What is true, is that prog rock was bloated and directionless, even by 1975, after some six years of overwhelmingly prodigious music. And the ill-wind that punk rock blew through both music and society served for the music not to die as some punk populists would have you believe, but to reassess itself. The old giants became more streamlined. Some (Genesis and Pink Floyd) even went on to become the biggest selling artists of the 80s and 90s. And a new breed of young prog rocker arrived, steeped in both prog’s rich heritage but also fuelled by punk rock’s nascent energy and passion. True, there are prog fans of a certain age who will most likely break down in tears at the mere mention of punk rock. But there’s many a younger prog rock fan who has no problem whatsoever with the epithet “anger is an energy” and positively enjoys punk rock as well as prog.
“Too clever” is another barb often sent prog’s way. Given the very nature of the music and the evident intelligence behind it, there may be an element of truth to this, but the music world is littered with bands who began as one thing and ended up another. When Prog magazine interviewed Andy Partridge of Swindon noiseniks XTC he began by pointing out this band were called “pronk” in their early days (prog + punk, see?) and ended listing a raft of XTC songs with the proclamation “that was well proggy”. Pronk is alive and well and part of prog’s firmament today with bands like Trojan Horse and The Fierce And The Dead. “We only played hardcore because we weren’t good enough to play properly,” Stephen Brodsky of Cave In told me once about his band’s shift to the Rush-inspired prog of Antenna. There have been similar sentiments from the likes of …Trail of Dead and others too.
Punk has even embraced that most prog of record style, the concept album. Look no further than Ween’s The Mollusk, Husker Du’s Zen, The Jam’s Setting Sons, Rudimentary Peni’s Pope Adrian 37th Psychiatrist and of course (although they don’t sound particularly punk to me) Green Day’s American Idiot. As for that great post-punk movement, the likes of Wire (recently featured in Prog) and Magazine had more than whiff of progressive, whilst post-rock is pretty much an accepted sub-genre of prog these days, and bands like Mogwai, Godspeed You! Black Emperor, 65daysofstatic, Russian Circles, Sigur Ros, Maybeshewill, Talk Talk and more are accepted as being part of the giant prog umbrella.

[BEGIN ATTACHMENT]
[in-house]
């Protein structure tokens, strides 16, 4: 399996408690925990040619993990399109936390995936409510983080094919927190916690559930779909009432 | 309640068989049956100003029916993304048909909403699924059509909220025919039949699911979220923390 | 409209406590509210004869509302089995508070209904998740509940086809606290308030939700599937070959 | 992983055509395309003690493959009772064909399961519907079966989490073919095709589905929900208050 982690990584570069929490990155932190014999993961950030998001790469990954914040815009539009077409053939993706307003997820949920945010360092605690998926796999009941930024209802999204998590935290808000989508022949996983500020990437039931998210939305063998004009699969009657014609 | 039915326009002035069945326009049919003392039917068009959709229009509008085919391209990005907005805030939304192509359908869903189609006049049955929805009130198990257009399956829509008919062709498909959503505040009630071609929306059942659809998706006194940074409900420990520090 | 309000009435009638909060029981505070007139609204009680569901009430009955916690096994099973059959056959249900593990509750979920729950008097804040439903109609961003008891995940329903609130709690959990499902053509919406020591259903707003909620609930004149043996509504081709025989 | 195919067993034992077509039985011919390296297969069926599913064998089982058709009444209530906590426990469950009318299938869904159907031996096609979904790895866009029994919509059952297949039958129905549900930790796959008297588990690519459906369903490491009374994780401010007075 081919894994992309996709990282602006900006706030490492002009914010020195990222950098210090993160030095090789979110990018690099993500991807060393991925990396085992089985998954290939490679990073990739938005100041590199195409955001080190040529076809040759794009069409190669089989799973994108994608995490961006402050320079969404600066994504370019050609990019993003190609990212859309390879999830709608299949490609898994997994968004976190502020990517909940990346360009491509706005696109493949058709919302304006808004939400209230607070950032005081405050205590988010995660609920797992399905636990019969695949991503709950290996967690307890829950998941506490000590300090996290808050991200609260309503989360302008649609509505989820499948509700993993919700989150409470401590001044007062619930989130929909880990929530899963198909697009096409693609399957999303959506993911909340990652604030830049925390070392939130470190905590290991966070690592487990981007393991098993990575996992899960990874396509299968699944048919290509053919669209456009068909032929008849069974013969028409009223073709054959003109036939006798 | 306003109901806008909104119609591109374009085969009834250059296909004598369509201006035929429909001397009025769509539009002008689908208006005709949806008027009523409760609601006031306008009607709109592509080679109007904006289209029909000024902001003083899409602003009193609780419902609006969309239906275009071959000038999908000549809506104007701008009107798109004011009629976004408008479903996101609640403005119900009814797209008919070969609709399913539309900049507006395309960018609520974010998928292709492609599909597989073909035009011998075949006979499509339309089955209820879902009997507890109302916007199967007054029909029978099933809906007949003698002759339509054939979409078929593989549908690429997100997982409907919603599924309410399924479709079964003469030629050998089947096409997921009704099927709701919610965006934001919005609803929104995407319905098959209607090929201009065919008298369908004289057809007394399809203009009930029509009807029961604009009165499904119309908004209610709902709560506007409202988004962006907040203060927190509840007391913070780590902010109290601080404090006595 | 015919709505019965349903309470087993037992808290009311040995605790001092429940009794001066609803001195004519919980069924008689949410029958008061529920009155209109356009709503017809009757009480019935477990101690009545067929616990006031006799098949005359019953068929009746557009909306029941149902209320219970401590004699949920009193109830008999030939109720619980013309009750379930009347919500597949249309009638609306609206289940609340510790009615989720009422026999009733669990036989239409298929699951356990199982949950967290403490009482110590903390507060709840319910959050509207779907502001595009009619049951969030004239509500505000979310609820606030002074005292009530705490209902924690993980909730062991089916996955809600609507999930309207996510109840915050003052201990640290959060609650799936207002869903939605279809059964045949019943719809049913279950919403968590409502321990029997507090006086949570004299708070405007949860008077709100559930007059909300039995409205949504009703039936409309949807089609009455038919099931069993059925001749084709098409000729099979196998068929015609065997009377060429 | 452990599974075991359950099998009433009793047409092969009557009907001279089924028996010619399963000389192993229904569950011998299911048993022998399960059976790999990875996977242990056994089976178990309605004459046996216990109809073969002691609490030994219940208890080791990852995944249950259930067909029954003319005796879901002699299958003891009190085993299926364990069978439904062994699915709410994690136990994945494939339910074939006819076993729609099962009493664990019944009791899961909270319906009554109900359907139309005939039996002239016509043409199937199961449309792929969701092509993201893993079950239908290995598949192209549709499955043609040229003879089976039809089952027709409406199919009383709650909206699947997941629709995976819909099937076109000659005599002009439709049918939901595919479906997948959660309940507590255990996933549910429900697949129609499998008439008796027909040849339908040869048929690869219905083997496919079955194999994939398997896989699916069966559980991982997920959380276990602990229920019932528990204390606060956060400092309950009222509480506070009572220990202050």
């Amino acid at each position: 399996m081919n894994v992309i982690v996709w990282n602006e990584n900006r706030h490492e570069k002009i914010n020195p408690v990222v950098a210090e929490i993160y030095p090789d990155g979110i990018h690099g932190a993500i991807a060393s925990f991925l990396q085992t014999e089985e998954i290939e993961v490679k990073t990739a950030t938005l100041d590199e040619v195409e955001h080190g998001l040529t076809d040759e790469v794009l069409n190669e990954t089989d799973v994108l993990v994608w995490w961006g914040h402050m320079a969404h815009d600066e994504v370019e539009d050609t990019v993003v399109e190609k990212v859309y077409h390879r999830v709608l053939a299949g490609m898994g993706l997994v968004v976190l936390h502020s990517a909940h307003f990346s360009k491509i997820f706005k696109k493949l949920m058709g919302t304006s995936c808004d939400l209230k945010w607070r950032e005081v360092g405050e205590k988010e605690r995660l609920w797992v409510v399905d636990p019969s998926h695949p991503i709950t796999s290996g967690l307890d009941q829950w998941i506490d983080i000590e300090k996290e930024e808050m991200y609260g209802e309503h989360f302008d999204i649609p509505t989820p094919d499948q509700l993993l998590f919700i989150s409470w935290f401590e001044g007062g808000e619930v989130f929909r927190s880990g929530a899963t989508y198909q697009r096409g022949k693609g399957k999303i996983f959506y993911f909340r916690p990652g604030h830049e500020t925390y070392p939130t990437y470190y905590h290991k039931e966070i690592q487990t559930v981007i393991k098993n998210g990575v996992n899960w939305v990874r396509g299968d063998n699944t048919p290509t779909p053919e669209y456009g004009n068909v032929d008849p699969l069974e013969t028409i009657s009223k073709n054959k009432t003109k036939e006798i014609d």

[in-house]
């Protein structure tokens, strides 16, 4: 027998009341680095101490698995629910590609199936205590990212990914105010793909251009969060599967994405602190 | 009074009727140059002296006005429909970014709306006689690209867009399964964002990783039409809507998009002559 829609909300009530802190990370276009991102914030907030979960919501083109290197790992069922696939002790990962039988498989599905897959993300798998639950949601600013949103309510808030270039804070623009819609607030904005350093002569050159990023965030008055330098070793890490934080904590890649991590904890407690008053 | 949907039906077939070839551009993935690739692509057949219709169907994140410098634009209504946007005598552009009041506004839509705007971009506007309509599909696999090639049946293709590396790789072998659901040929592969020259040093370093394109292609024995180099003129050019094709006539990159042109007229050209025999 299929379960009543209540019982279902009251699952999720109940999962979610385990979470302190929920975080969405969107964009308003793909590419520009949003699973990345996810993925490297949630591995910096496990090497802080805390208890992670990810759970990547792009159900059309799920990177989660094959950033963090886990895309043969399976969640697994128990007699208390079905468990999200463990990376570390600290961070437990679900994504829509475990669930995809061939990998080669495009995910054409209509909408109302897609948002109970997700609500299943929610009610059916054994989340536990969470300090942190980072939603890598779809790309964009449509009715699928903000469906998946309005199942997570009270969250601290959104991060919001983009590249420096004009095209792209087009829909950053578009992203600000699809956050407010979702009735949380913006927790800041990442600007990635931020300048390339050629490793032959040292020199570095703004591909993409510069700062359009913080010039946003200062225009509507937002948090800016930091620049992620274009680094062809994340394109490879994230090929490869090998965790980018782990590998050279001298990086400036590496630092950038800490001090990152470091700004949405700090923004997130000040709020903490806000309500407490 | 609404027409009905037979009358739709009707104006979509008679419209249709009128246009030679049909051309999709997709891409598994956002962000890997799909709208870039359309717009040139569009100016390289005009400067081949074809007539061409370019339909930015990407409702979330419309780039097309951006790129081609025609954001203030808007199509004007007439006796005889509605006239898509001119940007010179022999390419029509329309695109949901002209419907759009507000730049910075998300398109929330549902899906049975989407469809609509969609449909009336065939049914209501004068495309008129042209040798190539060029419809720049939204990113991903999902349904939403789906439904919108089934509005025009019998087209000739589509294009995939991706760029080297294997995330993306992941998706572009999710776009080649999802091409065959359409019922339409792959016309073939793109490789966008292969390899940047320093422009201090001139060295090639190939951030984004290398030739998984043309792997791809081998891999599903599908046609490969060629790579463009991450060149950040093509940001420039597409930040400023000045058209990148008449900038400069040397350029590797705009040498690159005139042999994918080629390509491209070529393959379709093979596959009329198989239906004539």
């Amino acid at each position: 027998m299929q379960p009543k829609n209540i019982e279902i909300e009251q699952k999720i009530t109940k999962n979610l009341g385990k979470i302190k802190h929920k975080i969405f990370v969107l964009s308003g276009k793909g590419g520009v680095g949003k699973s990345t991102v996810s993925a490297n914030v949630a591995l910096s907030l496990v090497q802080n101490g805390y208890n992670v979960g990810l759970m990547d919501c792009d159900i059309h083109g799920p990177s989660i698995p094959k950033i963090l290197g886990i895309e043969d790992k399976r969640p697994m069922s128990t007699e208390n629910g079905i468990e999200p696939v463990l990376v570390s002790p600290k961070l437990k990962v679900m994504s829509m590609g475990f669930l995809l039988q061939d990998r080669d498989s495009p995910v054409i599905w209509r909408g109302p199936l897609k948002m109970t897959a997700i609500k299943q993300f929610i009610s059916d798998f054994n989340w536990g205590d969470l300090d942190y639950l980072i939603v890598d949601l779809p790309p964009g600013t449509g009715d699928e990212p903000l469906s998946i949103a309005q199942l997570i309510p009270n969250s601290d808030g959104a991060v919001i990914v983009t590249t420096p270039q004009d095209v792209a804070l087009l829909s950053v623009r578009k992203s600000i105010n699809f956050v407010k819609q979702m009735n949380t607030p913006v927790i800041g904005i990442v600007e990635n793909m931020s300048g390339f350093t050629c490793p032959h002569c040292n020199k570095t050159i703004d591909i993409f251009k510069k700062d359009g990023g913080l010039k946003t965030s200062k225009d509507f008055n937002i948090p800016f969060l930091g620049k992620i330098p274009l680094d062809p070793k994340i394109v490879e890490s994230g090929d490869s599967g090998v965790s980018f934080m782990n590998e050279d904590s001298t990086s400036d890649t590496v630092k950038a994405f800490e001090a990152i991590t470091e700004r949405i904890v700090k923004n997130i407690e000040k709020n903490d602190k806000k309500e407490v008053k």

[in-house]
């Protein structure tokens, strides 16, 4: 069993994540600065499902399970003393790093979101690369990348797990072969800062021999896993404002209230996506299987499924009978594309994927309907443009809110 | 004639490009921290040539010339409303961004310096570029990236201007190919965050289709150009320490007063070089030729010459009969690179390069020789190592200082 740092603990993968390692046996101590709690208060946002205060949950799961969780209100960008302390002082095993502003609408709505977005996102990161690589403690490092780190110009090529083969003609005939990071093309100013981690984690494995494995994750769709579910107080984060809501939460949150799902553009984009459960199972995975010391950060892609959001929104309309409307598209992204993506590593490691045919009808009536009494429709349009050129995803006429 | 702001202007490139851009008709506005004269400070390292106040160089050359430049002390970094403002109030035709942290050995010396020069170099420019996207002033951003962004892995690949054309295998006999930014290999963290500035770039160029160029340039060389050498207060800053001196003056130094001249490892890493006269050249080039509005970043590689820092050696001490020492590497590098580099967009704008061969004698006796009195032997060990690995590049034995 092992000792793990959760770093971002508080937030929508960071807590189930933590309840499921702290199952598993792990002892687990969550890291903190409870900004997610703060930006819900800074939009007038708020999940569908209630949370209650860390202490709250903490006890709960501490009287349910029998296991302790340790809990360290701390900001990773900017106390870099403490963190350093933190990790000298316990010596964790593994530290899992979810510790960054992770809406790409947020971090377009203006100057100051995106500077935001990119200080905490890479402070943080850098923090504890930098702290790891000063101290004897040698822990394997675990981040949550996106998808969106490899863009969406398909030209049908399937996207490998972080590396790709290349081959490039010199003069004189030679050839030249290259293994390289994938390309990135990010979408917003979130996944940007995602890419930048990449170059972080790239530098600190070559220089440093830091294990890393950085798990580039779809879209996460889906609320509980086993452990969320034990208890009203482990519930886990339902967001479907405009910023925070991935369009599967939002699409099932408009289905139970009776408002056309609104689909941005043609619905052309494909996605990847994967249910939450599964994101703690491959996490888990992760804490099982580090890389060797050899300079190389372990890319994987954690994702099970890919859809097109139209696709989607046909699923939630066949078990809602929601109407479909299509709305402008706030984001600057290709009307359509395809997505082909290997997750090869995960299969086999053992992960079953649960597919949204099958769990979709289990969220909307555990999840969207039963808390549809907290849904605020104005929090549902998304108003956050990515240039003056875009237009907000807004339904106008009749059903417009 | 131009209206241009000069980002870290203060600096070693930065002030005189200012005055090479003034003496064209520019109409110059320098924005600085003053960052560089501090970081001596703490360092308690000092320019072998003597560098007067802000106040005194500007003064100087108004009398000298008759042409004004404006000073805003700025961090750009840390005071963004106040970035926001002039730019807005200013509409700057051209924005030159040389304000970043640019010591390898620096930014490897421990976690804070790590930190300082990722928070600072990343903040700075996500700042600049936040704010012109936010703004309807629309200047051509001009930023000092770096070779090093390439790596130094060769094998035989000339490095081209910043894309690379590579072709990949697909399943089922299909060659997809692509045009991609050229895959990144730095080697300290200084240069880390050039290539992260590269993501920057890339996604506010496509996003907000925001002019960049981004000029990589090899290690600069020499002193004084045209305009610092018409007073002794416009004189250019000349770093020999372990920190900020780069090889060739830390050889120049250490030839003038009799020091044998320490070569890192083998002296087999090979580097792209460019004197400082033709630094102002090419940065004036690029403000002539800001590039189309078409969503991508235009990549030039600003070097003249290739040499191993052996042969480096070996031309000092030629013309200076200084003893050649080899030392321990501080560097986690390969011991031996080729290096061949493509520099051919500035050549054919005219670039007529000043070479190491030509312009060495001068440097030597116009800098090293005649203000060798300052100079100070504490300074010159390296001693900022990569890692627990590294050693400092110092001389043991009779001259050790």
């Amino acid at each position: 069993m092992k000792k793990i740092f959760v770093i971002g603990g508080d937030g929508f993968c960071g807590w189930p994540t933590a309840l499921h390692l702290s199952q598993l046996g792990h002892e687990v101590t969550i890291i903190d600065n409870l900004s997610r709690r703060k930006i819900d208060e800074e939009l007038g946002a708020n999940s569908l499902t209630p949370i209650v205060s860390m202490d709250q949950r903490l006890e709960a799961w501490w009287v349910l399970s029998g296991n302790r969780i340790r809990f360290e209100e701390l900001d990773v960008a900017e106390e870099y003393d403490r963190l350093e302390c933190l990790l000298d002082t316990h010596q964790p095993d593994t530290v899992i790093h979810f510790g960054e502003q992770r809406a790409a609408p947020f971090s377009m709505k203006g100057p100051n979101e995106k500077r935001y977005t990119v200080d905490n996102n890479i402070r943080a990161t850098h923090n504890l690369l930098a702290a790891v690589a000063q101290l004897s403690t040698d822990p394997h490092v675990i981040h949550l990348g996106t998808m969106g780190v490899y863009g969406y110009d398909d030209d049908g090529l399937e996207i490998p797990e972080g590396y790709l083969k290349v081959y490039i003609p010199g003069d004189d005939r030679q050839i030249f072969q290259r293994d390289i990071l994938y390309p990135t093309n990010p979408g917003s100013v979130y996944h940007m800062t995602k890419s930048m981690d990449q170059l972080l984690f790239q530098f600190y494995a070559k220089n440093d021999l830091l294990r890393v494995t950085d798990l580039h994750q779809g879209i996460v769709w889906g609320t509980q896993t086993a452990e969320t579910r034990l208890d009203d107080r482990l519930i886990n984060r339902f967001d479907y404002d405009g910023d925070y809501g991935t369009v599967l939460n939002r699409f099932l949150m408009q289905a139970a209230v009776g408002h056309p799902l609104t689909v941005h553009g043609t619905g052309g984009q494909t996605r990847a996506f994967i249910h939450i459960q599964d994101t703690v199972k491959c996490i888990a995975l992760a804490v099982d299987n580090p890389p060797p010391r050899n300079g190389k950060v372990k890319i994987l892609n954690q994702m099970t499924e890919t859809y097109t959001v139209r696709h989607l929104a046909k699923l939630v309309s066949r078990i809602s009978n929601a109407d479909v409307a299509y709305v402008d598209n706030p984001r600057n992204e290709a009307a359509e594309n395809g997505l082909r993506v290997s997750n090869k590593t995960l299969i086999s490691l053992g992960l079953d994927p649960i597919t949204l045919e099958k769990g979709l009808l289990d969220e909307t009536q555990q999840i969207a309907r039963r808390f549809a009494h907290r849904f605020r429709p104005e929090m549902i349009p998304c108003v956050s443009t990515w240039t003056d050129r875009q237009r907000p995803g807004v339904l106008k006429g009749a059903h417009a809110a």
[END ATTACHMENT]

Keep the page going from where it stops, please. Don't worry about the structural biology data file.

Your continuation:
Another delightful irony is the amount of punk rockers who have graced the pages of Prog. CaptainSensible happily showed us through his record collection, Jean-Jacques Burnell, whilst proudly telling us that Down In The Sewer on The Stranglers debut was a four-part suite, professed his love of Caravan. Even Jello Biafra has got in on the act. And we all know about John Lydon’s love of krautrock. And if anyone epitomises punk’s DIY ethos, surely it is the legions of prog bands doing their own thing in the face of years of major label disinterest?
No, punk rock loves prog rock. It was the media that generated the so-called feud. And for that, as well as the rude state of health of progressive rock in today’s musical world, prog wins this argument hands down.